RMIT students paving the way for high speed transport with SpaceX Hyperloop

The world’s first levitating high-speed train prototype could come out of Melbourne, with a team of RMIT University students beating out 1700 other entrants to become a finalist in Elon Musk’s SpaceX Hyperloop Pod Competition.

The VicHyper team of 30 students unveiled their prototype in Melbourne on Monday, November 21. It is a functional pod that could one day realise the dream of a high speed alternative to rail with the ability to dash commuters from Melbourne to Sydney in just 50 minutes. They will take the prototype to the SpaceX Hyperloop Competition Weekend in California from January 27-29.

VicHyper project leader Zac McClelland said the win showed that the Victorian team was capable of taking transport around the world to the next level.

“At VicHyper, we are anticipating the transportation needs of tomorrow rather than reacting to the problems of today. Hyperloop will be the solution to connect us like never before.

“Imagine living in Melbourne and working in Sydney with only a 50 minute commute, or travelling to regional Australia within minutes. We are making it a reality.”

What is Hyperloop?

While the concept was created by Elon Musk, it is being developed by Hyperloop Tech. The company’s vice president in charge of worldwide business development Alan James explains that the revolution in transport – which involves a levitating pod travelling at the speed of sound through a purpose-built tunnel’ was perfect for countries like Australia.

“(There are) some obvious 21st century smart corridors, the Australian east coast being a classic (example).”

There are currently six planes an hour in each direction between Melbourne and Sydney, which James says is unsustainable.

So how does Hyperloop work?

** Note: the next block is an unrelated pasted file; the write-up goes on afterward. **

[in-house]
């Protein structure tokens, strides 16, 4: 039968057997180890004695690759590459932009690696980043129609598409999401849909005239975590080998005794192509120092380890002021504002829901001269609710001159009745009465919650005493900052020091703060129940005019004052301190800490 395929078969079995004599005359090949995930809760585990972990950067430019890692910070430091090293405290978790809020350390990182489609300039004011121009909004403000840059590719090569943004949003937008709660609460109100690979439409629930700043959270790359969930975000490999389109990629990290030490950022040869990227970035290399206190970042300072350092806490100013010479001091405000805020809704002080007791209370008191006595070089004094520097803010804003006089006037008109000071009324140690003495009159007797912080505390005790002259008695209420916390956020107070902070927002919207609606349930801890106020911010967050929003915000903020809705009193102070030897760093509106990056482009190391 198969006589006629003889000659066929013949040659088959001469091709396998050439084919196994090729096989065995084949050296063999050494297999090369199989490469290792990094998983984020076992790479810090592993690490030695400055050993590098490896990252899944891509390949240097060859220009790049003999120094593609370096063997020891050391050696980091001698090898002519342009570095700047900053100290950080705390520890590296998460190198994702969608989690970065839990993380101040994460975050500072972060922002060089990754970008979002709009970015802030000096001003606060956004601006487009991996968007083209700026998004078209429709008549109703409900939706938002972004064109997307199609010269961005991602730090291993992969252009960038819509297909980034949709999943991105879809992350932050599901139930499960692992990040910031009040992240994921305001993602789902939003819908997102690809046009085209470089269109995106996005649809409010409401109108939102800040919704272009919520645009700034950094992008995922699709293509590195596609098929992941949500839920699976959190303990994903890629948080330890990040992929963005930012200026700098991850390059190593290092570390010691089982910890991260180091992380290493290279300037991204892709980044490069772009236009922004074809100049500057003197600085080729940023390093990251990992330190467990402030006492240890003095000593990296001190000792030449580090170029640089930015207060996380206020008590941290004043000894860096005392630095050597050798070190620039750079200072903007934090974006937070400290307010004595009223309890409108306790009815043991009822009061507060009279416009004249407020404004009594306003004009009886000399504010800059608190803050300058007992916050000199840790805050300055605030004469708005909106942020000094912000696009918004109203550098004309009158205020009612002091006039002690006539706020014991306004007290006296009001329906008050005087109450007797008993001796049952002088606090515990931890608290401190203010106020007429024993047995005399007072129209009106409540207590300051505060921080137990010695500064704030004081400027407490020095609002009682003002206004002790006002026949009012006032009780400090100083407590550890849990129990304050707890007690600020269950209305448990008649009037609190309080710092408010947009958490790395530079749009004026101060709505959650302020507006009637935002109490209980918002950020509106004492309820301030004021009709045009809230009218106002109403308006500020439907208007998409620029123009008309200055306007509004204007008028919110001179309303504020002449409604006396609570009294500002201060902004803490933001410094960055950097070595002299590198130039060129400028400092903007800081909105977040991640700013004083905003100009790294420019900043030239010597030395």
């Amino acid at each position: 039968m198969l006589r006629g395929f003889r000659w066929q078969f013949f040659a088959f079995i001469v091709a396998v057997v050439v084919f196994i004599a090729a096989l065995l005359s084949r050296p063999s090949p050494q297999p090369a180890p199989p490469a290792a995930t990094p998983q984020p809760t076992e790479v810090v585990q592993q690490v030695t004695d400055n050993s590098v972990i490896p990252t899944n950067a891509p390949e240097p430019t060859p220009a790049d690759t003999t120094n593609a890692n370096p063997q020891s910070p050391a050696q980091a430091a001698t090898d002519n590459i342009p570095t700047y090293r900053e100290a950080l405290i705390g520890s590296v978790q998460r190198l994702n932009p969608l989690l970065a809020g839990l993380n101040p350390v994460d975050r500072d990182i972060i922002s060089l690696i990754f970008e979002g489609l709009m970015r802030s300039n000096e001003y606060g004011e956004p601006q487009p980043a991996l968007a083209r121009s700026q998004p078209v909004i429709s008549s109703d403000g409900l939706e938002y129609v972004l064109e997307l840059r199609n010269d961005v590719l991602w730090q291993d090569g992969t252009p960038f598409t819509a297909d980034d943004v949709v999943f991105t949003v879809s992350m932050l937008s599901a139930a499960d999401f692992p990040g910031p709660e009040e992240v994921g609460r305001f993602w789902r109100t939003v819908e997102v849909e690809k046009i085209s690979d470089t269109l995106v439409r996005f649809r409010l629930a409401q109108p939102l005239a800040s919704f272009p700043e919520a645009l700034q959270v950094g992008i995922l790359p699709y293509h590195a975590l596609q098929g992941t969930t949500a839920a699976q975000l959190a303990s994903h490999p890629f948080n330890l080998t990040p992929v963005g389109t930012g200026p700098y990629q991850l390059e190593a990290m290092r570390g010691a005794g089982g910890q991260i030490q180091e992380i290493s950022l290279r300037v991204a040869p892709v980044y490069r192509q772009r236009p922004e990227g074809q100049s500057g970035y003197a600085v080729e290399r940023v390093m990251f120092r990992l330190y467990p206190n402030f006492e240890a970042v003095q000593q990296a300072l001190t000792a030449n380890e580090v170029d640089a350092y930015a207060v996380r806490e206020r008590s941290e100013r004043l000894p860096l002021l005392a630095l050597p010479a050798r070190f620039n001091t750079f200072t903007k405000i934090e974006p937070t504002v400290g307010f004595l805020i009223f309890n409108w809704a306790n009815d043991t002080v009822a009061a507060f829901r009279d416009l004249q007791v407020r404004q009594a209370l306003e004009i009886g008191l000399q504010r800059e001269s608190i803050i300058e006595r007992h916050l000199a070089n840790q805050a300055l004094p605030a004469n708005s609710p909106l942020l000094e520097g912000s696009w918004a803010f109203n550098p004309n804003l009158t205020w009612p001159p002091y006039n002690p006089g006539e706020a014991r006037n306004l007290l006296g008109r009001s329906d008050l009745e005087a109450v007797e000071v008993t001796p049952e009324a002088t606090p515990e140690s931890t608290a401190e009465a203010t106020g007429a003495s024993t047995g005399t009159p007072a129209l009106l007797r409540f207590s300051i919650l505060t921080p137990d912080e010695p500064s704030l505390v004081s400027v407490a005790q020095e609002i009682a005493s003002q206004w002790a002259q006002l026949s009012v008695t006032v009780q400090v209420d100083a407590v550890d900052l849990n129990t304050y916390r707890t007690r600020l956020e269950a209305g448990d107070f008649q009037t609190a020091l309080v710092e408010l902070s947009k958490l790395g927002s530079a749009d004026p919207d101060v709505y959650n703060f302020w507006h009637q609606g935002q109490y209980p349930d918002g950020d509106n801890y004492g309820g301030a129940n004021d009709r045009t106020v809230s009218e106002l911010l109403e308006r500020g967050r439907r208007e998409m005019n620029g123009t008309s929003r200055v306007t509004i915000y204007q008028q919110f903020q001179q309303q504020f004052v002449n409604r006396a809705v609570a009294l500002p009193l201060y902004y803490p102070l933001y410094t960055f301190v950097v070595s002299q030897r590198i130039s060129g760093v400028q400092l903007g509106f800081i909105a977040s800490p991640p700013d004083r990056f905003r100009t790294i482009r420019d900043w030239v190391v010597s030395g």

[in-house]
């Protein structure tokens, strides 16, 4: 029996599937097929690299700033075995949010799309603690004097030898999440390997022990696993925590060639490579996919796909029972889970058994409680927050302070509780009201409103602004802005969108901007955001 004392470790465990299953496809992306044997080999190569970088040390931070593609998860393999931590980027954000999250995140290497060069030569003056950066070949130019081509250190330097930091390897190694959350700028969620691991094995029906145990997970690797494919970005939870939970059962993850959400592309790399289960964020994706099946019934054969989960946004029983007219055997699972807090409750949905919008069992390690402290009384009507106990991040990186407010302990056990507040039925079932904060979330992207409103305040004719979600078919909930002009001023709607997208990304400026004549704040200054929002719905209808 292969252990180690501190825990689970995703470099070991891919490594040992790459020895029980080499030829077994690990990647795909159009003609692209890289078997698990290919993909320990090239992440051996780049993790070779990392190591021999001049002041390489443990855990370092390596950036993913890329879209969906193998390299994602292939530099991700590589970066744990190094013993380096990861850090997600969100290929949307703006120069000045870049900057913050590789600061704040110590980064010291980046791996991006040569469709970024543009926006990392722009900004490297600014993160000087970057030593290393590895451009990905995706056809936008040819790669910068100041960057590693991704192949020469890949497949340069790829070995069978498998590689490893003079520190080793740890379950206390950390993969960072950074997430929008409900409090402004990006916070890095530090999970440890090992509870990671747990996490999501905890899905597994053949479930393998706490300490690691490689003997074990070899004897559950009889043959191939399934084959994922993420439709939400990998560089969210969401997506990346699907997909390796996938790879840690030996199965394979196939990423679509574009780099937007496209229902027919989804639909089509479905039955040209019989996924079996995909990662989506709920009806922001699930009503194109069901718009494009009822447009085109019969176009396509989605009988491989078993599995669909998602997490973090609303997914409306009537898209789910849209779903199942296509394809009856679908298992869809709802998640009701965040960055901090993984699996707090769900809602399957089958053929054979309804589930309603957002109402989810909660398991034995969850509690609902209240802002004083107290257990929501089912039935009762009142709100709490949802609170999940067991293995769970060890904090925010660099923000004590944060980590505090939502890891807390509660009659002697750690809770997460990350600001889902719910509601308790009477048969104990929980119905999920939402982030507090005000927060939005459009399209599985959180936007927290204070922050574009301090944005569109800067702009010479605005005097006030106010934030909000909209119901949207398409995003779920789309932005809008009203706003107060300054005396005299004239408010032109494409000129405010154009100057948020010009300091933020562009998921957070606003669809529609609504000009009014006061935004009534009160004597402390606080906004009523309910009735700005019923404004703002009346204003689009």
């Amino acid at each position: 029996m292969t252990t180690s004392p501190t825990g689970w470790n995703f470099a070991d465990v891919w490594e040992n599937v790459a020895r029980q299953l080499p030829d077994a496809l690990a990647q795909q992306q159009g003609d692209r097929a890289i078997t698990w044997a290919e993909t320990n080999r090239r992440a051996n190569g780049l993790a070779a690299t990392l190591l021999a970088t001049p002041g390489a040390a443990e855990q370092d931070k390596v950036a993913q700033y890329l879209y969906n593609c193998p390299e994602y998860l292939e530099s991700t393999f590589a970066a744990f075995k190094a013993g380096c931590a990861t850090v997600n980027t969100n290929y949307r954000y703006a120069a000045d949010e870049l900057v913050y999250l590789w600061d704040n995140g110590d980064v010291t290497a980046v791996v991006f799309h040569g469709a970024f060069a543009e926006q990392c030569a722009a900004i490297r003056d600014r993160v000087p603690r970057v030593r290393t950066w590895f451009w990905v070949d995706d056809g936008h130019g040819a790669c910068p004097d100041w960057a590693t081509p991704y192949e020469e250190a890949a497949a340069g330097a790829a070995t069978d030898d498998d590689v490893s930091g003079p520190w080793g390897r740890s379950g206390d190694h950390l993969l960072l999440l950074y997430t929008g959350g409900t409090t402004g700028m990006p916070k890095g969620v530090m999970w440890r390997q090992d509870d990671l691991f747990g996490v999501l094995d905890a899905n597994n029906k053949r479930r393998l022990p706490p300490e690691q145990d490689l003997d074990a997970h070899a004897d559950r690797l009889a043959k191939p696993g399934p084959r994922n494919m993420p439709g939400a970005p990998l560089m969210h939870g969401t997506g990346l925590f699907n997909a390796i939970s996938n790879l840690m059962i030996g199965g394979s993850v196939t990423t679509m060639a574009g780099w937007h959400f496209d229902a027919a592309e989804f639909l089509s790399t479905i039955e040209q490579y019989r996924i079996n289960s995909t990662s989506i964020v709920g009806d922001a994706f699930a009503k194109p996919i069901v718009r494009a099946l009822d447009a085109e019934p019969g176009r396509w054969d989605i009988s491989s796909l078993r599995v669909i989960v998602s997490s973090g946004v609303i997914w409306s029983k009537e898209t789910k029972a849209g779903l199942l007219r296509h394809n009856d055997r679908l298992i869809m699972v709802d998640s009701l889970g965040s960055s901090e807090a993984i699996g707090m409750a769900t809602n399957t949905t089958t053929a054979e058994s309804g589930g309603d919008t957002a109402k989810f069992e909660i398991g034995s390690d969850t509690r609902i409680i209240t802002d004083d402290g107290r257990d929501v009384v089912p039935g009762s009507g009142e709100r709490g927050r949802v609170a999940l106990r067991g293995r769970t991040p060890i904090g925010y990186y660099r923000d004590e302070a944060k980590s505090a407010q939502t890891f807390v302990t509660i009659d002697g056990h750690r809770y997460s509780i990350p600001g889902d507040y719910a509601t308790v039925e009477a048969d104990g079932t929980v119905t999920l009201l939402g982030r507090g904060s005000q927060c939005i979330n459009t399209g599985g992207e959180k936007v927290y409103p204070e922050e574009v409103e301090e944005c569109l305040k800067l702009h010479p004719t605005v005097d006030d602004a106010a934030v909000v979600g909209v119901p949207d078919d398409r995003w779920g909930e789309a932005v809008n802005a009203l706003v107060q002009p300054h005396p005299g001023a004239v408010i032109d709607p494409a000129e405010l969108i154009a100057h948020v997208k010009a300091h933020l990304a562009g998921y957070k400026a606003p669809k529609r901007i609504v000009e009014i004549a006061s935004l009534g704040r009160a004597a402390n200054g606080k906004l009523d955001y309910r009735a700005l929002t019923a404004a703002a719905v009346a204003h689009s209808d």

“We levitate rather than using wheels,” says James. “ But, unlike convention maglev (magnetic levitation), we don’t use power, we use a passive maglev. So we can accelerate the vehicle to over 1,000km/h and because there is no resistance and no friction it just cruises for the next 60 kilometres without using any energy at all. That is massively transformational.”

The power of collaboration

The team behind the RMIT pod comes from a range of disciplines, including; aerospace, electrical and mechanical engineering, industrial design, communications and graphic design. RMIT Vice-Chancellor and President Martin Bean said it was this meeting of minds that created the successful project.

“As well as working across disciplines, collaboration with industry has been at the heart of the VicHyper project, with our students being generously guided and mentored by industry leaders and practitioners,” Martin says. “By developing the very first Australian Hyperloop pod prototype, the VicHyper team is helping turn science fiction into science reality.”

High speed imperative to connectivity

Alan James said one of the biggest drawbacks to modern transport was that it did not match the expectations of a digital world. “Digital lives is about instant online access to all knowledge everywhere. It’s about fulfilment in 30 minutes. Transport still takes weeks or days where it should be taking minutes,” he said.

Infrastructure Association of Queensland chief executive Steve Abson said Hyperloop had the power to bridge that gap. “As our Australian cities continuously urbanise and develop, we face the problem of increasing our connectivity,” he said. “With vast lands and long distances between our major cities, we must look for new and innovative means to connect us.

“Hyperloop could provide this solution. It is only a matter of time before we have a major high-speed transport network connecting our major cities, especially along the Australian eastern seaboard.”